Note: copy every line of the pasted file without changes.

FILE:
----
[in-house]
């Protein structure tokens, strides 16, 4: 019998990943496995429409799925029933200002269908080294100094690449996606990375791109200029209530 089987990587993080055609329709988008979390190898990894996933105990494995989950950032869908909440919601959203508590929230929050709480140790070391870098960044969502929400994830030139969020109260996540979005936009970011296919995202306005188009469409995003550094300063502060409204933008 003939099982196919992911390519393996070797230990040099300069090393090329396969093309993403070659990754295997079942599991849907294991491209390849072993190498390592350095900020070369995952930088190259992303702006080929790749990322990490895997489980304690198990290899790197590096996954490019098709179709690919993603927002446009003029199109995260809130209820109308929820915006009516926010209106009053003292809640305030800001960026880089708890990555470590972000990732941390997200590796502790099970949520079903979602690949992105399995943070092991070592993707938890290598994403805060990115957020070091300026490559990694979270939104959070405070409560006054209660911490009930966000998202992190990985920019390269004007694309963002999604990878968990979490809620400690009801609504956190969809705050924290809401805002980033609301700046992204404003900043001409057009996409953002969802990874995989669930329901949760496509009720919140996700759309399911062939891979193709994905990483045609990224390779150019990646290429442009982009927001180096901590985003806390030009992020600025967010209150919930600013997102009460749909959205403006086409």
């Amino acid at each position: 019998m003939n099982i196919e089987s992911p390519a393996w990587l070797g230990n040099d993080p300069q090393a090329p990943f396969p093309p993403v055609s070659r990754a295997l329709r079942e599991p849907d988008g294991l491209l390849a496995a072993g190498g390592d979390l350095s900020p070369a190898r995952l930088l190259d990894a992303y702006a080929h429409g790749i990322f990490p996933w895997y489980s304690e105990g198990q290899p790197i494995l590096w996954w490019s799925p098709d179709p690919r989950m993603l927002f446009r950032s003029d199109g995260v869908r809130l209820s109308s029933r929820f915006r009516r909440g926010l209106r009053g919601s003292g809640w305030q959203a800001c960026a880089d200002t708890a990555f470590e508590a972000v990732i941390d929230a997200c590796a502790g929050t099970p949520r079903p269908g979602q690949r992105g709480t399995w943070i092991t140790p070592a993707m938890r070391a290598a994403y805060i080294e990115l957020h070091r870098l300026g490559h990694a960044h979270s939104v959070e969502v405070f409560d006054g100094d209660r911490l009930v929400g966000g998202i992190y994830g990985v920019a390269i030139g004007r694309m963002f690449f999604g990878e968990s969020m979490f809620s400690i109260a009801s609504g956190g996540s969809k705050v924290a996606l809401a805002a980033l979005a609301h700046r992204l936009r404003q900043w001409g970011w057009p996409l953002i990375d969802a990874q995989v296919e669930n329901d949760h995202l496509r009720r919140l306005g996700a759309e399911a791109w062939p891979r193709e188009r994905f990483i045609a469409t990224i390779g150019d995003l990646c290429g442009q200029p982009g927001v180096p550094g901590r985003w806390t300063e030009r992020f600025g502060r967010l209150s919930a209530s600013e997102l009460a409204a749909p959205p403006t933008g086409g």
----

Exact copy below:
[in-house]
């Protein structure tokens, strides 16, 4: 019998990943496995429409799925029933200002269908080294100094690449996606990375791109200029209530 089987990587993080055609329709988008979390190898990894996933105990494995989950950032869908909440919601959203508590929230929050709480140790070391870098960044969502929400994830030139969020109260996540979005936009970011296919995202306005188009469409995003550094300063502060409204933008 003939099982196919992911390519393996070797230990040099300069090393090329396969093309993403070659990754295997079942599991849907294991491209390849072993190498390592350095900020070369995952930088190259992303702006080929790749990322990490895997489980304690198990290899790197590096996954490019098709179709690919993603927002446009003029199109995260809130209820109308929820915006009516926010209106009053003292809640305030800001960026880089708890990555470590972000990732941390997200590796502790099970949520079903979602690949992105399995943070092991070592993707938890290598994403805060990115957020070091300026490559990694979270939104959070405070409560006054209660911490009930966000998202992190990985920019390269004007694309963002999604990878968990979490809620400690009801609504956190969809705050924290809401805002980033609301700046992204404003900043001409057009996409953002969802990874995989669930329901949760496509009720919140996700759309399911062939891979193709994905990483045609990224390779150019990646290429442009982009927001180096901590985003806390030009992020600025967010209150919930600013997102009460749909959205403006086409």
């Amino acid at each position: 019998m003939n099982i196919e089987s992911p390519a393996w990587l070797g230990n040099d993080p300069q090393a090329p990943f396969p093309p993403v055609s070659r990754a295997l329709r079942e599991p849907d988008g294991l491209l390849a496995a072993g190498g390592d979390l350095s900020p070369a190898r995952l930088l190259d990894a992303y702006a080929h429409g790749i990322f990490p996933w895997y489980s304690e105990g198990q290899p790197i494995l590096w996954w490019s799925p098709d179709p690919r989950m993603l927002f446009r950032s003029d199109g995260v869908r809130l209820s109308s029933r929820f915006r009516r909440g926010l209106r009053g919601s003292g809640w305030q959203a800001c960026a880089d200002t708890a990555f470590e508590a972000v990732i941390d929230a997200c590796a502790g929050t099970p949520r079903p269908g979602q690949r992105g709480t399995w943070i092991t140790p070592a993707m938890r070391a290598a994403y805060i080294e990115l957020h070091r870098l300026g490559h990694a960044h979270s939104v959070e969502v405070f409560d006054g100094d209660r911490l009930v929400g966000g998202i992190y994830g990985v920019a390269i030139g004007r694309m963002f690449f999604g990878e968990s969020m979490f809620s400690i109260a009801s609504g956190g996540s969809k705050v924290a996606l809401a805002a980033l979005a609301h700046r992204l936009r404003q900043w001409g970011w057009p996409l953002i990375d969802a990874q995989v296919e669930n329901d949760h995202l496509r009720r919140l306005g996700a759309e399911a791109w062939p891979r193709e188009r994905f990483i045609a469409t990224i390779g150019d995003l990646c290429g442009q200029p982009g927001v180096p550094g901590r985003w806390t300063e030009r992020f600025g502060r967010l209150s919930a209530s600013e997102l009460a409204a749909p959205p403006t933008g086409g």